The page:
Before pressing the cap 30 onto the shaft and body portions of the rotor, the inner surface of tor 2Q consists of a shaft 2! upon which the body the C-s p d u r portion 33 0f the p is p 22 of the rotor is secured. This body 22 is made vi d with a pl i coating h pl i up or" a stack of metal laminae having radial tin m y b of y u le m ri l which is slots extending longitudinally of said body. A pla ti wh n pp d b wh h i l setting, commutator is is also mounted upon shaft EL that is, becomes hard and immovable after be- Loop windings are placed in predeterminately in exposed to atmosphere. When the coated spaced slots of the rotor, the ends of each loop cap is pressed into position upon the rotor, this winding being electrically attached to respective plastic coating is forced into the interstices bebars of the commutator 23. Generally each tween the several wire loops forming the circuwinding of the rotor consists of a plurality of 6.5 lar stack 34. Hardening oi the plastic material thus holds all of the wires of the loops in the stack as against relative movement due to centrifugal force and thereby avoids short circuits.
Ordinary rotors in which no special provision has been made to hold coil end loops against displacement are readily disabled and rendered useless When operated at high speeds. Such unsupported coil end loops will shift outwardly due to centrifugal force and be thrust and rotated against the surfaces of stationary parts of the machine, as for instance the stator or field members of the machine. This will cause short circults by destruction of the insulation on the coils or even complete severance of said coils.
Rotors equipped with the present invention are completely free of this destructive phenomenon. Centrifugal force has no effect upon the coil end loops encompassed by the supporting cap. Such rotors have been successfully operated at exceedinglyhigh speeds before attainment of which the ordinarily constructed rotor will have exploded and be rendered useless.
While the embodiment of the present invention as herein disclosed, constitutes apreferred form, it is to be understood that other forms might be adopted.
What is claimed is as follows:
1.. In a device of the character described, the combination with a rotor of a dynamo-electric machine, said rotor being supported by a shaft and having overlapping winding loops extending in the form of an annular stack from one end thereof, said end of the rotor having an annular recess in the peripheral surface of a rigid cap having an integral hub portion fitting tightly about the shaft, a flat portion abutting against the end of the rotor body and a portion fitting about and encompassing the circular stack of winding loops, the peripheral edge of the cap tightly fitting about and in said annular recess in the end of the body of the rotor, said cap holding the extending winding loops against outward displacement as the rotor is operated at high speeds.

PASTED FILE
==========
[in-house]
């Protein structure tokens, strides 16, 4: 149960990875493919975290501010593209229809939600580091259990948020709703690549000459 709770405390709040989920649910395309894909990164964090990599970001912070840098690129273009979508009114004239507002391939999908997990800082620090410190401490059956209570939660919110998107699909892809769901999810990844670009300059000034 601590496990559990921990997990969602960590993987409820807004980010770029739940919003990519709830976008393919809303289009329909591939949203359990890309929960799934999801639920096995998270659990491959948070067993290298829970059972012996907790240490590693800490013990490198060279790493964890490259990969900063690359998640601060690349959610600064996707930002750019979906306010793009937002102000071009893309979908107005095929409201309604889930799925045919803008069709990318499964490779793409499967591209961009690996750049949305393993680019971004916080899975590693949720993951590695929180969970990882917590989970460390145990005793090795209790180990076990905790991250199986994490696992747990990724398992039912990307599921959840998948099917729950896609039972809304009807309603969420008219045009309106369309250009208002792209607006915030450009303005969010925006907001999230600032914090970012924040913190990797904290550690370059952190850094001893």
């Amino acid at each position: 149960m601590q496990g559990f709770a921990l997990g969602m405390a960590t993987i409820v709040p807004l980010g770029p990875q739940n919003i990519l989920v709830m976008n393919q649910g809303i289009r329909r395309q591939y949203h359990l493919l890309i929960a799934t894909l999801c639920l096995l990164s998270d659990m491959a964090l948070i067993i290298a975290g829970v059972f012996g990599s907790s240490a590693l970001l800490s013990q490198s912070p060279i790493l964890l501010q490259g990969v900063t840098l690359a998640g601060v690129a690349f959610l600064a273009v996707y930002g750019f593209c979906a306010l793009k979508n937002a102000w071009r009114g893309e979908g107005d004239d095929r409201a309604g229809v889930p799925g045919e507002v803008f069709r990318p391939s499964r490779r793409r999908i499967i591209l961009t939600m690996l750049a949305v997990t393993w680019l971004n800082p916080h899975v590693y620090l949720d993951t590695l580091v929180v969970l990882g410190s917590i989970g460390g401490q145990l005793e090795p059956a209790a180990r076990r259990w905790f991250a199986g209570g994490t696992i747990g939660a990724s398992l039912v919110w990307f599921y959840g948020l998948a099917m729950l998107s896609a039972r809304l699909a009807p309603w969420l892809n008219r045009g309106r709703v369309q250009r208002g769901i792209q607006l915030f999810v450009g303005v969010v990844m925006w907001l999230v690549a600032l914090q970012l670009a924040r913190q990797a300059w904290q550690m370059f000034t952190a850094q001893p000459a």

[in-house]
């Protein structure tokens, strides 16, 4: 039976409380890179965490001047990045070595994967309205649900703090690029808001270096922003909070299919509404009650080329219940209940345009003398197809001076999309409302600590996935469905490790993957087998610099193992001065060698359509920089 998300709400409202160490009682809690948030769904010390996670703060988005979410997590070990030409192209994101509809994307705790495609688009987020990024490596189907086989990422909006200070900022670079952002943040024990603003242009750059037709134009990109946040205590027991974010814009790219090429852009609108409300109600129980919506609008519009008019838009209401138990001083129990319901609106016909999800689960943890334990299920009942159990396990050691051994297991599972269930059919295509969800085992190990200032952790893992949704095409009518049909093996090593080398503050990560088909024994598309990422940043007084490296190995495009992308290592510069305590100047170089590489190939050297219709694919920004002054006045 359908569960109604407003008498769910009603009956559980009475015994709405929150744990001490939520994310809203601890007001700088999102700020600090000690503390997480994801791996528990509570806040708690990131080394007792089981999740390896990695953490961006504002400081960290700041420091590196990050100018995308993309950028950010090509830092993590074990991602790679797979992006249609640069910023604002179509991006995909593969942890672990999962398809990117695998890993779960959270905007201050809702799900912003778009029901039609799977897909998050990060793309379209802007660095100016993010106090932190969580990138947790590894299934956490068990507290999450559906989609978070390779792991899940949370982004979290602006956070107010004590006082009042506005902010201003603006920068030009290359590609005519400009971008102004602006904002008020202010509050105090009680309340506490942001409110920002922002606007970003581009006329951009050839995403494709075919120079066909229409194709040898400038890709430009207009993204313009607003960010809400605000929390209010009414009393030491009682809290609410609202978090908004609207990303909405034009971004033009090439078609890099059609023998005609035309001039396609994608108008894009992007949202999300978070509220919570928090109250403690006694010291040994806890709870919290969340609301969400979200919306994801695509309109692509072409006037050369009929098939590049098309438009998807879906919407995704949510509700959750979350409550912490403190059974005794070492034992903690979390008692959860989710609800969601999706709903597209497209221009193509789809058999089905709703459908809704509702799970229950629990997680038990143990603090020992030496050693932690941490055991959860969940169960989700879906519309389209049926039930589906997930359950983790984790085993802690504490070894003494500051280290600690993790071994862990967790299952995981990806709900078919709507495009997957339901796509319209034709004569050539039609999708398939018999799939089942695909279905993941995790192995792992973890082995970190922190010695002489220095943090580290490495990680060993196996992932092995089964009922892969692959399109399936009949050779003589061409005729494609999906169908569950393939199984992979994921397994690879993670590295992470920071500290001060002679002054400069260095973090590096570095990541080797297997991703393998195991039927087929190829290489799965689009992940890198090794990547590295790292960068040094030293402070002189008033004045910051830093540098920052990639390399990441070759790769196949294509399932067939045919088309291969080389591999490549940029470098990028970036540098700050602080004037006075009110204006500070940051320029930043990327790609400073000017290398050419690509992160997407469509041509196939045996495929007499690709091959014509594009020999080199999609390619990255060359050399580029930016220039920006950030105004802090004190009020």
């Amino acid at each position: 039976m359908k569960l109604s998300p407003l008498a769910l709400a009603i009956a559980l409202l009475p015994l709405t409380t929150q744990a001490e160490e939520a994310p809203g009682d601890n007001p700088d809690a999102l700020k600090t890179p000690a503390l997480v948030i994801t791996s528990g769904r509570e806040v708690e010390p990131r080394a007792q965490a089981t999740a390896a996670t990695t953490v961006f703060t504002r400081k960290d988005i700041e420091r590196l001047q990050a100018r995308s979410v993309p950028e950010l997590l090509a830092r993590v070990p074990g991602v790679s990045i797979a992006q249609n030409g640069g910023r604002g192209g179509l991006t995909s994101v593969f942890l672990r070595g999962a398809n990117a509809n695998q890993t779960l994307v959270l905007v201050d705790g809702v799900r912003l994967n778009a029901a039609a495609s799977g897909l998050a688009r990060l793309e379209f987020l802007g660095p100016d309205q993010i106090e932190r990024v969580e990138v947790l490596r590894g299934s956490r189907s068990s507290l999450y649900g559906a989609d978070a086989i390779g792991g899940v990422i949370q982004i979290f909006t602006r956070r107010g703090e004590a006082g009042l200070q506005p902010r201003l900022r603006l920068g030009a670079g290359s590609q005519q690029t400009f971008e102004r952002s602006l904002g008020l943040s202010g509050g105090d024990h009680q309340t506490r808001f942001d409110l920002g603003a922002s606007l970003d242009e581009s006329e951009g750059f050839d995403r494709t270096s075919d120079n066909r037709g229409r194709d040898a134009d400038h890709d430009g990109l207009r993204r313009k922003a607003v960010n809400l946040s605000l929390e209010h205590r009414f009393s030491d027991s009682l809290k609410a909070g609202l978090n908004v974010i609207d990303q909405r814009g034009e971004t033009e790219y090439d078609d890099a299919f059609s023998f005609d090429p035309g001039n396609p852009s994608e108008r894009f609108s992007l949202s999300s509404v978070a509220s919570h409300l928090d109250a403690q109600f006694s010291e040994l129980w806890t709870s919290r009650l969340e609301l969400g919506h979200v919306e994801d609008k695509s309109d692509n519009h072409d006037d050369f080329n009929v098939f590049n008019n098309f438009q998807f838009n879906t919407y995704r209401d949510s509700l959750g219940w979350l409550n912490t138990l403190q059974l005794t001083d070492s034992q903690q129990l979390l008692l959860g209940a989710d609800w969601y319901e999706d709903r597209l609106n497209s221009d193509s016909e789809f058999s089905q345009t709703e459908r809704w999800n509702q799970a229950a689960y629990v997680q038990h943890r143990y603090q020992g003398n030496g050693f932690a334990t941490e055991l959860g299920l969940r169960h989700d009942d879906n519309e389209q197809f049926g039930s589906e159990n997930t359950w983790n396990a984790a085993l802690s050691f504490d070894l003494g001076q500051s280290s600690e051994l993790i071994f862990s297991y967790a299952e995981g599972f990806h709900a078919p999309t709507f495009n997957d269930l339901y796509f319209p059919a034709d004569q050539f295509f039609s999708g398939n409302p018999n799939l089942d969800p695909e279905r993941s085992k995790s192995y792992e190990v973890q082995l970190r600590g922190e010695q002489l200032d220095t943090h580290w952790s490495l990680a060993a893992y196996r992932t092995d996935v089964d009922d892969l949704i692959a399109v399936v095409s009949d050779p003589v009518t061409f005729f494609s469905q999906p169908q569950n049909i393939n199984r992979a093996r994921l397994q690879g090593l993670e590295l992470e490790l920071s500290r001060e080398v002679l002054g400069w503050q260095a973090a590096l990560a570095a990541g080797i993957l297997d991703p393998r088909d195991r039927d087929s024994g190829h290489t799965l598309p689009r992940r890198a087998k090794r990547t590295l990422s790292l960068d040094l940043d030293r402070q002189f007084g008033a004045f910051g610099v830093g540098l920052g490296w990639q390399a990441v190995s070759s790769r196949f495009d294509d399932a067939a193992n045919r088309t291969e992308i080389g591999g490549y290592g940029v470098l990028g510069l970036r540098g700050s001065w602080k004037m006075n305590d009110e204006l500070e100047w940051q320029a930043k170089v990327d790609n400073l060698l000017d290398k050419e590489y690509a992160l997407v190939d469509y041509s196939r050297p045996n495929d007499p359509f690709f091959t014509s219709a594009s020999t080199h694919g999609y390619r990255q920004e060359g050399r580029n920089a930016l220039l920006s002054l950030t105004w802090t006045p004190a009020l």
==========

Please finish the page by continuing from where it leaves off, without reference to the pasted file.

2. The combination with an armature having a shaft and a core secured to said shaft, said core having an annuiar recess in the peripheral surface at one end thereof and a protruding annulus formed by coil loops extending from said core end; a rigid cover having an end portion fitting tightly about the recessed end of the core and press fitted about said shaft, said cover encompassing and engaging the said protruding annsulus to prevent dislocation of the coil loops by centrifugal force.
References Cited in the file of this patent UNITED STATES PATENTS Number Date 1,769,963 Kinman July 1., 1930 2,S=G,9Q5 Sigmund et a1. Feb. 3, 1944 2,427,282 Hoover Sept. 9, 194.7
FOREIGN PATENTS Number Country Date 433,364 Great Britain Aug. 13, 1935 494,601 Great Britain Oct. 28, 1938 612,076 France July 24, 1926